Synod holds off from ACNA

11 February 2010

by Glyn Paflin

THE General Synod declined on Wednesday afternoon to express a desire to be in communion with the Anglican Church in North Amerca (ACNA).

But, "aware of the distress caused by recent divisions" in the Anglican Churches of the US and Canada, it recognised and affirmed the desire of those who had formed ACNA to be part of the Anglican family, and "acknowledged that this aspiration, in respect both of relations with the Church of England and membership of the Anglican Communion, raises issues which the relevant authorities of each need to explore further".

It invited the Archbishops to report further to the Synod in 2011.

Lorna Ashworth (Chichester) had brought a private member's motion. There was no hidden agenda, she assured the Synod; but this was a question of fellowship. "If one part of the body suffers, all suffer."

There was an early attempt to scupper the debate. Canon Simon Butler (Southwark) said that there had been so many claims and counter-claims that it would be difficult to separate truth and falsehood. He moved "next business", supported by a member who spoke of the "grisly inevitability of watching a train wreck in slow motion", and opposed by another who was "deeply offended that what I was going to say was a lie".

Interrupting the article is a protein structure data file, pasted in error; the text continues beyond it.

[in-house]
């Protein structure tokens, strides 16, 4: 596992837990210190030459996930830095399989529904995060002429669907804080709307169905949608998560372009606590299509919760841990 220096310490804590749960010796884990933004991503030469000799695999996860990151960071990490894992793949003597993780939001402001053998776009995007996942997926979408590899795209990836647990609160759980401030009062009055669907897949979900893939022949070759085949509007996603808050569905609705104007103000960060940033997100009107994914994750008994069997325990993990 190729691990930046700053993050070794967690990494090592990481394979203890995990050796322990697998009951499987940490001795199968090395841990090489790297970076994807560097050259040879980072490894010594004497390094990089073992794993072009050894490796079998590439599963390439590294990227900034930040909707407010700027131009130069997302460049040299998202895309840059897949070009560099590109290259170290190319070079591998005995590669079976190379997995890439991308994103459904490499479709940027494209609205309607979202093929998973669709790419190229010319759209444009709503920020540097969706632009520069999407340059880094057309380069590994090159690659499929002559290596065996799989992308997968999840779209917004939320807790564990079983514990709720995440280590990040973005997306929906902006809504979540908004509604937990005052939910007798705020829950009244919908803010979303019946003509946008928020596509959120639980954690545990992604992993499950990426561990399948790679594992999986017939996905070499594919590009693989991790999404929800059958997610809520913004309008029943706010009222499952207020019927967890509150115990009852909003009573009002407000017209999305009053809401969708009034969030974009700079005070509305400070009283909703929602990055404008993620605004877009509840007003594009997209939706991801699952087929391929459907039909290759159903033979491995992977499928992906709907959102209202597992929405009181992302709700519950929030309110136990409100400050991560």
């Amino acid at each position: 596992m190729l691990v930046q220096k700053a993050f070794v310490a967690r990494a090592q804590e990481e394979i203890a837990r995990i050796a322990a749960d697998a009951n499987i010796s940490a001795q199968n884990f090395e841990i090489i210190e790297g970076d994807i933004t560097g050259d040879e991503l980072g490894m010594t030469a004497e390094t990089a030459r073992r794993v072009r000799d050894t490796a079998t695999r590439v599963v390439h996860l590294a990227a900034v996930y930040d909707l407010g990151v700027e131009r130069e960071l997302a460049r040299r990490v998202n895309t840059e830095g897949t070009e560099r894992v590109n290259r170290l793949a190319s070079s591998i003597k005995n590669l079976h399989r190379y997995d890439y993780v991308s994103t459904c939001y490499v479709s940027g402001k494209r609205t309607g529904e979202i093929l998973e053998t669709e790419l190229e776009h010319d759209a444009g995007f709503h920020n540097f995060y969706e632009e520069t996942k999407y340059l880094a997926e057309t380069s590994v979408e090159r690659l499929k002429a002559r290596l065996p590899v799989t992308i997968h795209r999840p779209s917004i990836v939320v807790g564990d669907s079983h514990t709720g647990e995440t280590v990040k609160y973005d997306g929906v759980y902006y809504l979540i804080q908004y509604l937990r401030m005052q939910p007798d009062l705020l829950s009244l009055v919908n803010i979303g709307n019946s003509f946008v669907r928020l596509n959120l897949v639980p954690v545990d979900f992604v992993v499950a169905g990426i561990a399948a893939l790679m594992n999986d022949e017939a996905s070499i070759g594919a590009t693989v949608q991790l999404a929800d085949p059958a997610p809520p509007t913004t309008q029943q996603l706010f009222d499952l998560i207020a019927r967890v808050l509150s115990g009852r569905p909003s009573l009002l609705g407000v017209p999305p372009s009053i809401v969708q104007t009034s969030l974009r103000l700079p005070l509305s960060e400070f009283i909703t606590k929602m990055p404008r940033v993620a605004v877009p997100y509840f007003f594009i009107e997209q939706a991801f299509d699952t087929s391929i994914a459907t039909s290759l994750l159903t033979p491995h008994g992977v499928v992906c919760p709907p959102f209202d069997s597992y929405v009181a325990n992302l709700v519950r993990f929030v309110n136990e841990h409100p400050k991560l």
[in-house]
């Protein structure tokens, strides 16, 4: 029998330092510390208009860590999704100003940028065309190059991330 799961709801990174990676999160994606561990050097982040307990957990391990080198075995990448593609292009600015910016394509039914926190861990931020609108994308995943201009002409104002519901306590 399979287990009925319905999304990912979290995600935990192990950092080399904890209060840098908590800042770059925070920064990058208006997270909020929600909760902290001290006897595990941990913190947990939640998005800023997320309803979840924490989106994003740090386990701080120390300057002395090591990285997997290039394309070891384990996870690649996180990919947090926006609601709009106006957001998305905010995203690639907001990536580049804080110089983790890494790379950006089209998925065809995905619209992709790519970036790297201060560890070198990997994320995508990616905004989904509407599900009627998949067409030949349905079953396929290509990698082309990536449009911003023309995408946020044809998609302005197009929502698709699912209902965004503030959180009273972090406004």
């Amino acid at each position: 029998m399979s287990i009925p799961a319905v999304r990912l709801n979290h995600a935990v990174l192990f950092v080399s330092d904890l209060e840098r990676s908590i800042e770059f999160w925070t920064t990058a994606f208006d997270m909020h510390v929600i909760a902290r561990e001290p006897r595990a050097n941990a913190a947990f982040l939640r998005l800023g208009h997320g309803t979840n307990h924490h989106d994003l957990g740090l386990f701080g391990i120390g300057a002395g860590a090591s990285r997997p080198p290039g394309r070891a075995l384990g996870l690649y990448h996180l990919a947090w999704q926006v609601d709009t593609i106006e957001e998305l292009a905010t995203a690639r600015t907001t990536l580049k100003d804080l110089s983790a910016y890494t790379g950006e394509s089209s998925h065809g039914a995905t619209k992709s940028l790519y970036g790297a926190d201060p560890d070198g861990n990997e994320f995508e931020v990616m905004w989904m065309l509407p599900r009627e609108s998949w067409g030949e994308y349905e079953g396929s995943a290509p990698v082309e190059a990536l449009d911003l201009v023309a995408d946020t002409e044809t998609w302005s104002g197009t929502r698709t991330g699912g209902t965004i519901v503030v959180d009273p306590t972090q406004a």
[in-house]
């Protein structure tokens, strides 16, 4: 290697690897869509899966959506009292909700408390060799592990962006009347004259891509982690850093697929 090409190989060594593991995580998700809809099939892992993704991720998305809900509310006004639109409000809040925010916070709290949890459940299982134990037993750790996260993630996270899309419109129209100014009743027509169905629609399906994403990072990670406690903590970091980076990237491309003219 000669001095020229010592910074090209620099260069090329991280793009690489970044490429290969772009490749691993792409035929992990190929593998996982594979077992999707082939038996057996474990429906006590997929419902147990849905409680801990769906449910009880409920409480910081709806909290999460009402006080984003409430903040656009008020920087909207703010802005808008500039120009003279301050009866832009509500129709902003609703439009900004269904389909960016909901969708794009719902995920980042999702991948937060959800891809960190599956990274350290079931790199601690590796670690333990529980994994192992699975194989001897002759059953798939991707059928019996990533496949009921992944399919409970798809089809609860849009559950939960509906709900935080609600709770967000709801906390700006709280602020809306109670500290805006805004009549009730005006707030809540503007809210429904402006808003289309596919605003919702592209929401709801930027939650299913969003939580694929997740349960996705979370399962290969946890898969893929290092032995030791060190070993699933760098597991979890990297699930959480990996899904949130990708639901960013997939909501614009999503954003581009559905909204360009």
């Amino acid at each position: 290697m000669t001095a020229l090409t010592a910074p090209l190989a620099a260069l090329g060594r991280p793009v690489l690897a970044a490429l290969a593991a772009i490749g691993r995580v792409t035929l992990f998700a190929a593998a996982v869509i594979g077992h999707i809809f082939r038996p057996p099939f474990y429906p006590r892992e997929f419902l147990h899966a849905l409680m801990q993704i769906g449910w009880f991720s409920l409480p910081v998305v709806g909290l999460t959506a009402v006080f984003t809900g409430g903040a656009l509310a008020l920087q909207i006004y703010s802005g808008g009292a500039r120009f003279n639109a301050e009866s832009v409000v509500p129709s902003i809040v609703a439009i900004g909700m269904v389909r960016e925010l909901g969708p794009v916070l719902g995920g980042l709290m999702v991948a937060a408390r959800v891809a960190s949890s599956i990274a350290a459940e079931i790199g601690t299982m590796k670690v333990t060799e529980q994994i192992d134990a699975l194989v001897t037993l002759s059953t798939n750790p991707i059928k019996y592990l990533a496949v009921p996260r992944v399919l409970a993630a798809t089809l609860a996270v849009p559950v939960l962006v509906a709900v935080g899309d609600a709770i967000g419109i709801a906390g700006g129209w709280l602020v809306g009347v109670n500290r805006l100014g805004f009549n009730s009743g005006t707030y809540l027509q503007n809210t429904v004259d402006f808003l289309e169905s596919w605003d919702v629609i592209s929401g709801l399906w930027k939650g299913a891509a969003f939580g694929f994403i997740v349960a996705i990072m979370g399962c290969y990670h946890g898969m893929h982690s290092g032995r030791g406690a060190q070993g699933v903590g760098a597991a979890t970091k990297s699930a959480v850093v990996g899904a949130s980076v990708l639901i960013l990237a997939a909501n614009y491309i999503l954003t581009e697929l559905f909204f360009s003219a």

Canon Butler's motion was lost.

The Bishop of Bristol, the Rt Revd Mike Hill, moved an amendment from the Bishops which formed the main part of the final motion. He believed that Mrs Ashworth's motion would commit the C of E to "too much too soon".

The Bishop of Chichester, Dr John Hind, also felt that there was "serious work still to be done".

The Synod was beginning to run out of time. When it came to voting by Houses on an amendment to the Bristol amendment which would in effect have combined it with the main motion, the electronic voting system broke down, necessitating a time-consuming division through the Ayes and Noes lobbies.

When they returned, that amendment lost, another indefinite adjournment was unsuccessfully attempted. But the mood had lightened. An amendment from the Revd Andrew Dow, to recognise the orders of ACNA clergy as an interim measure, was also lost.

The Bristol amendment was carried, with Mr Dow's other amendment about "distress". The amended motion was carried by 309 to 69 with 17 recorded abstentions.

Full report next week

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